Tyropatina – Ancient Roman Pudding


In the 7th book of De Re Coquinaria, we find an interesting series of recipes for dulcia domestica, which we translate as homemade sweets. These dishes are quick and easy to prepare, and probably, they are called domestica in contrast with other kinds of sweets made by a specialized baker called pistor dulciarius by Martial, a role completely different from the cocus’, the Roman cook.
Among the sweets made by the pistores, we find placentae, crustuli, coptoplacentae (mentioned by Petronius and Vespa in his poem Iudicium coci et pistoris iudice Vulcano), mustacia (which, interestingly, are used as ingredients in some recipes of De Re Coquinaria, meaning that they were bought already prepared and not directly made by the cook), scriblitae and others. Sweets like libum or savillum must be considered kinds of placentae, being listed in this way by Chrysippus of Tyana in a passage reported in Athenaeus’ Deipnosophists. Essentially, most recipes reported in Cato’s De Agri Cultura are for sweets prepared by pistores, whereas the ones in De Re Coquinaria were made by cooks.
There are various kinds of dulcia domestica, for instance stuffed dates, fritters, ova spongia, generally characterized by the use of a few, selected ingredients such as honey, eggs, milk, pepper, olive oil, or nuts. In Cato’s sweets, instead, we also find poppy seeds and lard, but one of the most significant ingredients is cheese, very rare in De Re Coquinaria and common in ancient Greek cuisine.
The recipe we are preparing today is called tyropatina in the text, a word composed of a Greek term, tyros, which means cheese, and patina, which refers to a cooking pan or a plate and to the dish made in that patina.
Many patinae that we find in De Re Coquinaria are frittatas, but not only, for instance a salad with peaches and cumin sauce that we prepared in the past. In this case, by mixing the ingredients in the way recommended by the author, we obtain a pudding. The text, indeed, suggests using three eggs for a hemina (about a quarter of a liter) of milk and five eggs for a sextarium (about half a liter), adapting the quantities to the size of our cooking pan, which suggests that there are different sizes of patinae.
The reason why it is called tyropatina despite the absence of cheese is probably that the author writes to mix honey to the milk quasi ad lactantia, which means that the outcome must be similar to the one we obtain when we prepare cheese.
The quantity of honey is up to your taste: we used two tablespoons for three eggs. To obtain a homogeneous texture, we recommend passing the mixture of milk, eggs, and honey through a sieve before cooking it. We used black pepper, but white pepper is a good alternative.
Use either a baking pan (as intended by the author) or small molds to make one-serving puddings to your taste.

For more information about ancient cuisine, we suggest reading our book Ancient Roman Cooking. Ingredients, Recipes, Sources. Moreover, the complete translation of De Re Coquinaria is available on Patreon, in addition to further translations of ancient and medieval sources.
To know more about the passage between ancient and medieval cooking, check out our translation, commentary, and glossary of a beautiful 6th-century source, De Observatione Ciborum, written by the physician Anthimus to the king of the Franks Theuderic; if you are interested in late-medieval cuisine, we recommend Libro de la Cocina. Medieval Tuscan Recipes and Registrum Coquine. A medieval cookbook.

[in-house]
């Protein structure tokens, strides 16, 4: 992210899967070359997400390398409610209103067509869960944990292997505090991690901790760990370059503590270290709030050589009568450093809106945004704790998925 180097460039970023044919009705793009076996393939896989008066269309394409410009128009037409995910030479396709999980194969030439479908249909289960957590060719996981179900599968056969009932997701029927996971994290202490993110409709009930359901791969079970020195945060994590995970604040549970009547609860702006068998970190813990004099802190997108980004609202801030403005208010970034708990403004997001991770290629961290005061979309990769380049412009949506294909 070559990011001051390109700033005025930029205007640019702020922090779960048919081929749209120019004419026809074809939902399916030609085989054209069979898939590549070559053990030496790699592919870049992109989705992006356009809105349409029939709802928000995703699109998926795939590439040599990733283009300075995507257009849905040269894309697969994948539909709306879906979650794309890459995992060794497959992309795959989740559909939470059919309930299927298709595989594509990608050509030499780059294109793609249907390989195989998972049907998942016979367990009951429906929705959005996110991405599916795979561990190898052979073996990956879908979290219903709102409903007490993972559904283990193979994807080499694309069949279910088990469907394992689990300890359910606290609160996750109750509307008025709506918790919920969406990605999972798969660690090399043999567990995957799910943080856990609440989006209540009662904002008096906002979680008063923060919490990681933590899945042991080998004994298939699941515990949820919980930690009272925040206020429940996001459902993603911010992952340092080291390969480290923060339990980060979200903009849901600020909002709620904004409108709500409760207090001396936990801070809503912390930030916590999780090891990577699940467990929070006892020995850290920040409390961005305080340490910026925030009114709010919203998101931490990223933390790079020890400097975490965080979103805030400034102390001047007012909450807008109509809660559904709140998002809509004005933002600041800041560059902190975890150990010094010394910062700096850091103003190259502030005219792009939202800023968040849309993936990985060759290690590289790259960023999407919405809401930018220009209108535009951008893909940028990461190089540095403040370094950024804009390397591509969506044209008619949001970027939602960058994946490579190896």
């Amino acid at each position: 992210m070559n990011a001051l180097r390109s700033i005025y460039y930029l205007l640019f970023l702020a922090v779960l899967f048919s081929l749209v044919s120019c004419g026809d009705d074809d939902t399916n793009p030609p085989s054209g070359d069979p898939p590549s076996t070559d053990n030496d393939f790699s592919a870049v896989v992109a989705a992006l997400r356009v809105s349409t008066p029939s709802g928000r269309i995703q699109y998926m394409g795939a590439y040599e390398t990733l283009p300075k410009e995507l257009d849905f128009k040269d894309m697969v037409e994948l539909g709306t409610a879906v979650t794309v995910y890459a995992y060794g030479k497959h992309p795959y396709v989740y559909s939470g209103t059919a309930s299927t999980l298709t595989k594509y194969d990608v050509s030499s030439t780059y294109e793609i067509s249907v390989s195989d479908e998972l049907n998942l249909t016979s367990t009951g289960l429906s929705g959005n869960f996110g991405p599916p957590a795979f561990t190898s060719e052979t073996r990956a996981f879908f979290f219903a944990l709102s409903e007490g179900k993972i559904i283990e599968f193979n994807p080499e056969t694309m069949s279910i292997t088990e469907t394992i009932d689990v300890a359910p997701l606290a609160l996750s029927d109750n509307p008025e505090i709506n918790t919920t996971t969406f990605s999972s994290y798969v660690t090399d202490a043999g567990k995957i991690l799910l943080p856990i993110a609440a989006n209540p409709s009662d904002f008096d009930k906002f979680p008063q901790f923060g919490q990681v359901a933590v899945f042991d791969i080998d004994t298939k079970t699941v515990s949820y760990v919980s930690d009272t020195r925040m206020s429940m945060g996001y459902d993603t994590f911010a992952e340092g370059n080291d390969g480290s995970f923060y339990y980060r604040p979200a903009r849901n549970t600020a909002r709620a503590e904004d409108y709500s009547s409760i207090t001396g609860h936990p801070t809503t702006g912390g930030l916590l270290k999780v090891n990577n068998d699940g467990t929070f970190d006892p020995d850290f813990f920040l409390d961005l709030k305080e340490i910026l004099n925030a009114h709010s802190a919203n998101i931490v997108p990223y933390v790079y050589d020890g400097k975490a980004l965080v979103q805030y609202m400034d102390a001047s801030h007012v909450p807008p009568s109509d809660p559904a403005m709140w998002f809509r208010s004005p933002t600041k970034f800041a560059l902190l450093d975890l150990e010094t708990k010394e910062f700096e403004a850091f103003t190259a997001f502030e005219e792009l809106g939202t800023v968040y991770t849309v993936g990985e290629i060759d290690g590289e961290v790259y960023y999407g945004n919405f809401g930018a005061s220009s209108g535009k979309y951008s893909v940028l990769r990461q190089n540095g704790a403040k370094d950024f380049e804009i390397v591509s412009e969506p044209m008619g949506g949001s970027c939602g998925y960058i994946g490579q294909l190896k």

If you are interested in vegetables in historical cuisine, read Early Italian Recipes. Vegetables, fruit, herbs, and flowers available in English and Italian, with recipes from the Antiquity to early Modern Era.
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¼ liter milk
3 eggs
2 tablespoons honey
black pepper

Mix the honey and milk, then add three beaten eggs. Stir until you obtain a homogeneous mixture. Pour it in a pan, slightly oiled, and cook it at low heat for about 20 minutes. Serve with ground pepper on top.

Original text
Accipies lac, quod adversus patinam aestimabis, temperabis lac cum melle quasi ad lactantia, ova quinque ad sextarium mittis, si ad heminam, ova tria. In lacte dissolvis ita ut unum corpus facias, in Cumana colas et igni lento coques. Cum duxerit ad se, piper aspargis et inferes.

Take milk, the quantity you deem fit for your pan. Mix the milk with honey as to make cheese, five eggs for one sextarium of milk or three for one hemina. Mix them well with the milk. Pour in a pan and cook at low heat. When it thickens, dust with pepper and serve.

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Libro de la Cocina by Anonimo Toscano. Medieval Tuscan Recipes
Early Italian Recipes. Vegetables, fruit, herbs, and flowers
De Observatione Ciborum by Anthimus. Early-medieval recipes at the court of the Franks.
Registrum Coquine by Johannes Bockenheim. A medieval cookbook
Ancient Roman Cooking. Ingredients, Sources, Recipes

Translations of Historical Sources
De Re Coquinaria by Apicius
De Observatione Ciborum by Anthimus (6th century)
Appendicula de Condituris Variis by Johannes Damascenus (8th-9th century)
De Flore Dietarum (11th century)
Tractatus de Modo Preparandi et Condiendi Omnia Cibaria (13th-14th century)
Enseignemenz (14th century)
Opusculum de Saporibus by Mainus de Maineris (14th century)
Libro de la Cocina by Anonimo Toscano (14th century)
Anonimo Veneziano (14th century)
Registrum Coquine by Johannes von Bockenheim (15th century)
Libro de Arte Coquinaria by Maestro Martino – first and second part (15th century)

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